Future-proofing U.S. cities: A dollars and sense imperative

By Rick Cunningham

As singer/songwriter Bob Dylan famously wrote 50 years ago, “The times, they are a-changin.”

Today’s changing times are well documented in the Future Proofing Cities (FPC) Report, an in-depth study sponsored by Atkins in partnership with the U.K. Department for International Development (DFID) and University College London (UCL). Researchers carefully assessed the risk profiles for 129 cities in 20 countries from around the world, analyzing potential climate hazards, resource scarcities, social changes, economic pressures and ecosystem damage through the year 2050. Supported by a wealth of statistical data, the report provides a broad range of strategies for policy-makers to consider as they seek to “future-proof” their cities against a wide range of potential threats.

The Future Proofing Cities (FPC) Report is providing a basis for provocative, global discussion about increasing urbanization, impending resource constraints, and potential climate-change challenges facing the world’s cities. Atkins CEO Prof. Dr. Uwe Krueger has noted that future-proofing a city is not just about getting one of the parts right—it is about getting all of the parts right concurrently; developing a holistic plan that recognizes the interdependencies of risks and drives sustainability for the entire city. The goal is to develop resilient cities that are prepared to react, respond, recover, adapt and transform to meet future needs.

The research behind the FPC Report was focused on cities in developing countries, but the FPC initiative is valuable for developed countries as well. Here in the U.S., for example, many notable cities that are dealing with disaster-related issues stand to benefit from an FPC-based approach to urban planning, including New York City (Hurricane Sandy); Austin, Tex. (severe drought); Boulder, Colo. (record flooding); and Detroit, Mich. (bankruptcy and urban blight).

Coupled with these threats, America’s infrastructure is currently in need of a staggering $3.6 trillion in improvements to meet appropriate standards. The American Society of Civil Engineers (ASCE) estimates the unfunded need to be over $200 billion a year between now and the year 2020—and such improvements are desperately needed to protect trillions of dollars in U.S. GDP and trade value.

The future-proofing process

Developing a robust strategy for future-proofing a U.S. city starts with an in-depth, integrated and customized diagnostic study of the city’s risks, vulnerabilities and capacities. Decision-makers can then use the diagnostic to identify and evaluate potential future-proofing opportunities. To avoid creating long “shopping lists” of unachievable solutions, city managers must carefully prioritize future-proofing investments to ensure that the needs with the greatest potential overall impact are dealt with soonest.

Another key component of FPC strategy is the full engagement of all city stakeholders to identify the roles they must play in the future-proofing process and then collaborate to develop a shared vision of the future. Every city has a unique political economy, so it is vital that all stakeholders work together to assess governance and planning options, as well as to identify financing options and instruments.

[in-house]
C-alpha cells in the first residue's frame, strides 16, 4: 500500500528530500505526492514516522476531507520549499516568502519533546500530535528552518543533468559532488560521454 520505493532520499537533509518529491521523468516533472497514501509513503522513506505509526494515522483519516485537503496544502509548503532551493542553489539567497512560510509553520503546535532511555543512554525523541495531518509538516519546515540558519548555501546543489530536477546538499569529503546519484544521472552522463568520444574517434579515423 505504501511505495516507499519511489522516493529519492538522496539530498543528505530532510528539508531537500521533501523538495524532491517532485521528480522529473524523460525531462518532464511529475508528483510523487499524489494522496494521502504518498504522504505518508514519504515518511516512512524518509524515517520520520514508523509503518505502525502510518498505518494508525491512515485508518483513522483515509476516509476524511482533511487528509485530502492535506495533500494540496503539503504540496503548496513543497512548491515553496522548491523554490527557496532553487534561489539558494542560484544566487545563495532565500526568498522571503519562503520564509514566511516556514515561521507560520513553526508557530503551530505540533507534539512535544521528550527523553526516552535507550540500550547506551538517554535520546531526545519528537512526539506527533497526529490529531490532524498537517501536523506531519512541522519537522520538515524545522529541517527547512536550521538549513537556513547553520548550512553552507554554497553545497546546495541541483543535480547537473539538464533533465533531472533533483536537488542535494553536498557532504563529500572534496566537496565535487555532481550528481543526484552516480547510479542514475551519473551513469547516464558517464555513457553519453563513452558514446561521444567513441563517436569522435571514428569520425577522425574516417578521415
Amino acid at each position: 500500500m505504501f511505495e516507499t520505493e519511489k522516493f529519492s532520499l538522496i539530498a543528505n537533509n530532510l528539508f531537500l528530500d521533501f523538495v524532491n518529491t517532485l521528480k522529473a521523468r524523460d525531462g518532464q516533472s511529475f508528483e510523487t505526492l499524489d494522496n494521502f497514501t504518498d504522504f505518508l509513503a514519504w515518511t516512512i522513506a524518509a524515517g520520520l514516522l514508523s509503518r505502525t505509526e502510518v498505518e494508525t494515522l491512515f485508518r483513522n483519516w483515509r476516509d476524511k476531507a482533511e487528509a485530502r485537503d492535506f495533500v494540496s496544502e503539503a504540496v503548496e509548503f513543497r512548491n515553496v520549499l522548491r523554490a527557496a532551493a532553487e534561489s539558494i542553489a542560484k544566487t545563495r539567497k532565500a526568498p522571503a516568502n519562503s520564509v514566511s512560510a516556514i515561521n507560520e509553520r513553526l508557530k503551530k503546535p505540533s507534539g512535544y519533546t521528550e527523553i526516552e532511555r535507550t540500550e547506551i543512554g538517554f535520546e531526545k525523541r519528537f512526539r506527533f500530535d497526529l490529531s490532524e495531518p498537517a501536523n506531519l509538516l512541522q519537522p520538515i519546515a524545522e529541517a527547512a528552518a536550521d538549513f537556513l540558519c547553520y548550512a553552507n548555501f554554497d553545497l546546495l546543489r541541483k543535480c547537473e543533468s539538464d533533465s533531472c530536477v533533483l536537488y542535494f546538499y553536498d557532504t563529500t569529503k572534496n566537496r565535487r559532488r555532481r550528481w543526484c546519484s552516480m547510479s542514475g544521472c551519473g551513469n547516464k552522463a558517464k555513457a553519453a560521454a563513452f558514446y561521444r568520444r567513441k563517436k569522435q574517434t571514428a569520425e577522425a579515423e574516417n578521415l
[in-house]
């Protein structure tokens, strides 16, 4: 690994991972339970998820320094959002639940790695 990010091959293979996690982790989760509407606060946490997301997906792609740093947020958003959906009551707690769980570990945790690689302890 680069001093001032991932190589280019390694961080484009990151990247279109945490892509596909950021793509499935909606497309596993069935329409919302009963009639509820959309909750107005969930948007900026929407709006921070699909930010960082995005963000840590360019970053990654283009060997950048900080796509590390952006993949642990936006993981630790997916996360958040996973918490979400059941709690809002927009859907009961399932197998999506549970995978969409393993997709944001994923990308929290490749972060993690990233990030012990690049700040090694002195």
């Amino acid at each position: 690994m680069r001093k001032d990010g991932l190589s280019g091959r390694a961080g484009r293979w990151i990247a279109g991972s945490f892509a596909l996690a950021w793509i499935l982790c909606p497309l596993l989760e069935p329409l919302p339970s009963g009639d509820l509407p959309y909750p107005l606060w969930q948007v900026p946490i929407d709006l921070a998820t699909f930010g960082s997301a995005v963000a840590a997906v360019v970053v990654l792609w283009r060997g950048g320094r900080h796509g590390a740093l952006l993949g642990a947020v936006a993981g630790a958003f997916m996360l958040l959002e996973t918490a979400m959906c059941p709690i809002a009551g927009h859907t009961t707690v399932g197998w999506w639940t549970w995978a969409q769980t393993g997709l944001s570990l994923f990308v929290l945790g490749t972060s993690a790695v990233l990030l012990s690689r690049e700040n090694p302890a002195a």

In addition, a robust monitoring and evaluation system is needed to track performance metrics over time and verify success—which will provide the foundation for attracting additional infrastructure investment.

A collaborative solution to tomorrow’s challenges

Investing in the resilience of cities and their assets is equally important to both private citizens and commercial interests. As McKinsey Global Institute researchers recently noted, “The overwhelming role that U.S. cities play as home to the vast majority of Americans [and] as a dominant driver of U.S. and global economic growth argues for a keen focus on their prospects.”

Unfortunately, the level of investment required to future-proof a modern city is very likely beyond the capacity of local and federal governments. Therefore, private equity interests, business and philanthropic investors and the public at large have no choice but to collaborate to get the job done—and get it done right. To succeed, city decision-makers must create unique blends of public-private interests, financing and strategies for broad-based public engagement.

Despite the challenges, the future holds great opportunity. As urban populations increase, cities will consume more resources in an effort to satisfy the demand for health care, transportation, education, energy, food and water and other vital services. But because these needs are all interconnected, tomorrow’s cities will need holistic solutions to their infrastructure challenges. Ultimately, the concept of future-proofing cities is about investing in “right-sized,” sustainable policies, systems, and infrastructure that will enable long-term resilience.

Increasing urbanization, climate change, crumbling infrastructure, resource scarcities, natural disasters, social and economic pressures — the times certainly are changing. But if city decision-makers can catch a long-term vision for what’s possible, they can set processes in place today that will deliver a brighter tomorrow for everyone.

Rick Cunningham, RA, F.SAME, is director of planning and urban design for Atkins, the worldwide design, engineering, and project management consultancy. He can be reached in his Alexandria, Va., office at

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